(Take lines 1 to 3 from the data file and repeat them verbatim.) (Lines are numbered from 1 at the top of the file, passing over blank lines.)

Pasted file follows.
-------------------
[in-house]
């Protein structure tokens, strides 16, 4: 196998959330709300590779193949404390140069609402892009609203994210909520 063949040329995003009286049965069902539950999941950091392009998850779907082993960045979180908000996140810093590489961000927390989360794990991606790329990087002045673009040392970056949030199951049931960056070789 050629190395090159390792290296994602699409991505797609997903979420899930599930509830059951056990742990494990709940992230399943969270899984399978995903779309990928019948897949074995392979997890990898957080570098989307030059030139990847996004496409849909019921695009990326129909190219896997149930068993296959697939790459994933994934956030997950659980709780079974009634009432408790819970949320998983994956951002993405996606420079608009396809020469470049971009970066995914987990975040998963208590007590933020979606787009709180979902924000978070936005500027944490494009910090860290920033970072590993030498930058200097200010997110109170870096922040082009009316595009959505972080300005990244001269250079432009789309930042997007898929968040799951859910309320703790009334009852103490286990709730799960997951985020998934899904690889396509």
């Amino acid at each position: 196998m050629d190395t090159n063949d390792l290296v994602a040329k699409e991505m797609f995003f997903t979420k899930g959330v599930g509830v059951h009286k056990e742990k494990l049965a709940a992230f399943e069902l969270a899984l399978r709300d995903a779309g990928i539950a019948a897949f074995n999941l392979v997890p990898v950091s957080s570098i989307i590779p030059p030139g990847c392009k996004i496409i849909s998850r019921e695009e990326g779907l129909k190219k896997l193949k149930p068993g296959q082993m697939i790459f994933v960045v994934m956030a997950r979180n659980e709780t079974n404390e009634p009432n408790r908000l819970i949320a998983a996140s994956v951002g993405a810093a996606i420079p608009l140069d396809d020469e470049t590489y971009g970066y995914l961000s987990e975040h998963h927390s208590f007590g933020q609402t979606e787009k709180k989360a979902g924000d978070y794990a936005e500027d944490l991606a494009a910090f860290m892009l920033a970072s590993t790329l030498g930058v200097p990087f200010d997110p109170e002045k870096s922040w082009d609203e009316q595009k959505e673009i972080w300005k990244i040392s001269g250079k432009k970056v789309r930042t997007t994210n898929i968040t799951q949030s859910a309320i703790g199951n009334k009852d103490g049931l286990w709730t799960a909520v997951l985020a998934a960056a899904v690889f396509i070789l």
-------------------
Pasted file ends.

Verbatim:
[in-house]
């Protein structure tokens, strides 16, 4: 196998959330709300590779193949404390140069609402892009609203994210909520 063949040329995003009286049965069902539950999941950091392009998850779907082993960045979180908000996140810093590489961000927390989360794990991606790329990087002045673009040392970056949030199951049931960056070789 050629190395090159390792290296994602699409991505797609997903979420899930599930509830059951056990742990494990709940992230399943969270899984399978995903779309990928019948897949074995392979997890990898957080570098989307030059030139990847996004496409849909019921695009990326129909190219896997149930068993296959697939790459994933994934956030997950659980709780079974009634009432408790819970949320998983994956951002993405996606420079608009396809020469470049971009970066995914987990975040998963208590007590933020979606787009709180979902924000978070936005500027944490494009910090860290920033970072590993030498930058200097200010997110109170870096922040082009009316595009959505972080300005990244001269250079432009789309930042997007898929968040799951859910309320703790009334009852103490286990709730799960997951985020998934899904690889396509």
């Amino acid at each position: 196998m050629d190395t090159n063949d390792l290296v994602a040329k699409e991505m797609f995003f997903t979420k899930g959330v599930g509830v059951h009286k056990e742990k494990l049965a709940a992230f399943e069902l969270a899984l399978r709300d995903a779309g990928i539950a019948a897949f074995n999941l392979v997890p990898v950091s957080s570098i989307i590779p030059p030139g990847c392009k996004i496409i849909s998850r019921e695009e990326g779907l129909k190219k896997l193949k149930p068993g296959q082993m697939i790459f994933v960045v994934m956030a997950r979180n659980e709780t079974n404390e009634p009432n408790r908000l819970i949320a998983a996140s994956v951002g993405a810093a996606i420079p608009l140069d396809d020469e470049t590489y971009g970066y995914l961000s987990e975040h998963h927390s208590f007590g933020q609402t979606e787009k709180k989360a979902g924000d978070y794990a936005e500027d944490l991606a494009a910090f860290m892009l920033a970072s590993t790329l030498g930058v200097p990087f200010d997110p109170e002045k870096s922040w082009d609203e009316q595009k959505e673009i972080w300005k990244i040392s001269g250079k432009k970056v789309r930042t997007t994210n898929i968040t799951q949030s859910a309320i703790g199951n009334k009852d103490g049931l286990w709730t799960a909520v997951l985020a998934a960056a899904v690889f396509i070789l």